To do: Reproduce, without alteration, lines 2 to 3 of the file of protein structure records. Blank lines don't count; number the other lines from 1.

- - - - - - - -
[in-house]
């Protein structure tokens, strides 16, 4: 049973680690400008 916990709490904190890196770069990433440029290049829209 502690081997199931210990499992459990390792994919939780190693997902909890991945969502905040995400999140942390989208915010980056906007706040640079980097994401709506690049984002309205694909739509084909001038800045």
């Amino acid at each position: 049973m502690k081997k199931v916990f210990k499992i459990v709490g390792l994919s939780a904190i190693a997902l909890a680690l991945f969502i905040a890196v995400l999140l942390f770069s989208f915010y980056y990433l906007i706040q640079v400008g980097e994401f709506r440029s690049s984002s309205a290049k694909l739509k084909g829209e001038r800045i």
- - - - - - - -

């Protein structure tokens, strides 16, 4: 049973680690400008 916990709490904190890196770069990433440029290049829209 502690081997199931210990499992459990390792994919939780190693997902909890991945969502905040995400999140942390989208915010980056906007706040640079980097994401709506690049984002309205694909739509084909001038800045």
């Amino acid at each position: 049973m502690k081997k199931v916990f210990k499992i459990v709490g390792l994919s939780a904190i190693a997902l909890a680690l991945f969502i905040a890196v995400l999140l942390f770069s989208f915010y980056y990433l906007i706040q640079v400008g980097e994401f709506r440029s690049s984002s309205a290049k694909l739509k084909g829209e001038r800045i």